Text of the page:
The lids of two lavish ancient ritual coffins were seized in Israel after being smuggled from Egypt via Dubai, the Israel Antiquities Authority (IAA) said on Tuesday.
- Edomite Copper Smelters Were Foodies
- Tool Rewrites Migration of Man
- Can You Buy Real Antiquities in Israel?
- In Egypt, 2 Mummies Discarded in Sewers
In an announcement released just days before the celebration of Passover – marking the Israelites Exodus from Egypt – the IAA indicated the rare artifacts were uncovered a few months ago during a raid of antiques shops in Jerusalem's Old City.
The wooden lids are coated with plaster and decorated with paintings and hieroglyphics; a carbon-dating examination by IAA officials determined that the artifacts were indeed authentic, with one dating to sometime between the 10th and the 8th centuries B.C.E. and the second to between the 16th and the 14th centuries B.C.E.
Both lids were 'well-preserved thanks to the arid desert climate and are currently held in a climate-controlled room at the IAA's labs.
IAA officials estimated the artifacts were exposed during an antiques robbery in Egypt's western desert area, adding that they believed the lids were used to cover a palm-tree coffin holding a mummy from the time of the pharaohs; the location of the mummy is unknown.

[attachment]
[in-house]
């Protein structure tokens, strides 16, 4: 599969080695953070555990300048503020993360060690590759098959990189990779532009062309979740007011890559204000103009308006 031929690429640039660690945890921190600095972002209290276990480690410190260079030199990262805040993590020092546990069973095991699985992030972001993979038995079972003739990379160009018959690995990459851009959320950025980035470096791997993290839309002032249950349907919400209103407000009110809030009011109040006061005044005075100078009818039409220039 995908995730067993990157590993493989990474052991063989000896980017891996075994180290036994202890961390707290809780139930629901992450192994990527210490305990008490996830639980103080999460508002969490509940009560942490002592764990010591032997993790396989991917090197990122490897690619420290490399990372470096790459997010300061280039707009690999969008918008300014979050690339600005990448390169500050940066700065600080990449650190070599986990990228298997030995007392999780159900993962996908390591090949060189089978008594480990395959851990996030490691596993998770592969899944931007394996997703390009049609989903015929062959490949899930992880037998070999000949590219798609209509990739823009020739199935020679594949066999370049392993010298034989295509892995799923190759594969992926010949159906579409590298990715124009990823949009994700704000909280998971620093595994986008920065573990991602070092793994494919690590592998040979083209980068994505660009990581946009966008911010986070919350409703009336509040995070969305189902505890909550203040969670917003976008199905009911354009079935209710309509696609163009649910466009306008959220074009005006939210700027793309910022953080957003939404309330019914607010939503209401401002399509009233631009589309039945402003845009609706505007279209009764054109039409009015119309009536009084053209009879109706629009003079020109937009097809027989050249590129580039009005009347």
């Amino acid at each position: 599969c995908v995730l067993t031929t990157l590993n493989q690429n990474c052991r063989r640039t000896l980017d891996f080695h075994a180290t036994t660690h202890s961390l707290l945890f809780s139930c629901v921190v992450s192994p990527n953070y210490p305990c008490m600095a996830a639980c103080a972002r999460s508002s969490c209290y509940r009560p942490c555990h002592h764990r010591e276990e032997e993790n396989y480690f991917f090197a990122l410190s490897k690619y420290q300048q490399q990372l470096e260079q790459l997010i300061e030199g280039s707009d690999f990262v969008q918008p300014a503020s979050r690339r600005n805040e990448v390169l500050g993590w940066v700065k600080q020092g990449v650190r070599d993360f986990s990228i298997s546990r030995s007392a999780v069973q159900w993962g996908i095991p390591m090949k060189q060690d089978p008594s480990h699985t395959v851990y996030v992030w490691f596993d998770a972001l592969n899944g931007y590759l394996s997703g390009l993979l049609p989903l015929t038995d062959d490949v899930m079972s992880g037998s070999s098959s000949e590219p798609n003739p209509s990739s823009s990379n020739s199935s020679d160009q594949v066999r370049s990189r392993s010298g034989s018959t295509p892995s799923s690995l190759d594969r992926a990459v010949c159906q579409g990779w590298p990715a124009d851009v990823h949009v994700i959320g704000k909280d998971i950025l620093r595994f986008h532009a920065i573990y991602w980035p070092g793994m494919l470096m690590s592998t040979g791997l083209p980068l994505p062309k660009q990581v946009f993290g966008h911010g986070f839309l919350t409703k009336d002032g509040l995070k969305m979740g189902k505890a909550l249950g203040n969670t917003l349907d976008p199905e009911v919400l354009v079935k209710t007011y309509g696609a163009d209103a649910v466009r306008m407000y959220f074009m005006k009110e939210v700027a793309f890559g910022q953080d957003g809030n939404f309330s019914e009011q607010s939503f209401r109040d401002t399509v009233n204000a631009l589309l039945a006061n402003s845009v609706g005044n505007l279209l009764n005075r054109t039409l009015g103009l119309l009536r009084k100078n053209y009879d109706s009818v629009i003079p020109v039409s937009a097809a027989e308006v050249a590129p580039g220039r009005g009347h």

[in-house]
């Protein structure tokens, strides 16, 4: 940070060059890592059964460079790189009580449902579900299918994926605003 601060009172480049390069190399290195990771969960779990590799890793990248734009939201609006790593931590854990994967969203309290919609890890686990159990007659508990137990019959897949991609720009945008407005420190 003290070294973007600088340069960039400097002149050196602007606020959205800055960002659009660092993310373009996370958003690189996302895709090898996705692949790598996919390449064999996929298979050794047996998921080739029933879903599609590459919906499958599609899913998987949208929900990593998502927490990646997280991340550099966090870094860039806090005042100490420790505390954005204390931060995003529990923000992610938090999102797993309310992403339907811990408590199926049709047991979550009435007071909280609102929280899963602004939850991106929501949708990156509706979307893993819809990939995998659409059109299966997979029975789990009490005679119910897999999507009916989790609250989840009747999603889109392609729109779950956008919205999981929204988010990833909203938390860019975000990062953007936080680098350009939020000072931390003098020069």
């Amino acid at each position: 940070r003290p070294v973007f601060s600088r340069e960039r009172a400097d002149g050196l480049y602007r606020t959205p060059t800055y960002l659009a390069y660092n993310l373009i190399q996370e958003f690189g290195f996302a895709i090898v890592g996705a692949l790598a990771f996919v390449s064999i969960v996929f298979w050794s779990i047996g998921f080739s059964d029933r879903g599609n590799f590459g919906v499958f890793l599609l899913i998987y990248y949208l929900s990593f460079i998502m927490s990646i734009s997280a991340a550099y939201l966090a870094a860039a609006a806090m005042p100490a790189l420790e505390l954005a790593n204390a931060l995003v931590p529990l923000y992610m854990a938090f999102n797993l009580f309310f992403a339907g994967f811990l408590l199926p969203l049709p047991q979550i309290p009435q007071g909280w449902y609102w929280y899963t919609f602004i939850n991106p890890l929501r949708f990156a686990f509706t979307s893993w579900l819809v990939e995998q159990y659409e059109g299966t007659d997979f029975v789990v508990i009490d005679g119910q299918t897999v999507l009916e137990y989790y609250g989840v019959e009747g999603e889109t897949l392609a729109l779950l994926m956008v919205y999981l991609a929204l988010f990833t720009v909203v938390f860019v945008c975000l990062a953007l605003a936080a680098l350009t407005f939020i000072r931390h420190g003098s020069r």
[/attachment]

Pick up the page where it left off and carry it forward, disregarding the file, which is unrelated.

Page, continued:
It is estimated that the lids were smuggled from Egypt to Dubai and through another European country before arriving in Israel. In order to facilitate their smuggling, the lids were both sawed n half, causing them irreparable damage.
The lids were smuggled into Israel in order to procure an authentication certificate, which would then allow the dealers to sell them to collectors.
Following the seizure, the Egyptian government requested that the lids be returned to its possession, with talks geared at their return taking place.
Shai Bar-Tura, the head of IAA's theft prevention unit, said that an joint investigation with the Egyptian government revealed that the lids were not registered in Egpt, thus they were most likely stolen from an illegal dig.
The East Jerusalem antique collector will mostly likely not be charged, as it is impossible to prove that the lids were taken from an illegal dig. Sources close to the collector rejected the IAA's claims, saying the lids belong to him, and that he acted according to the law.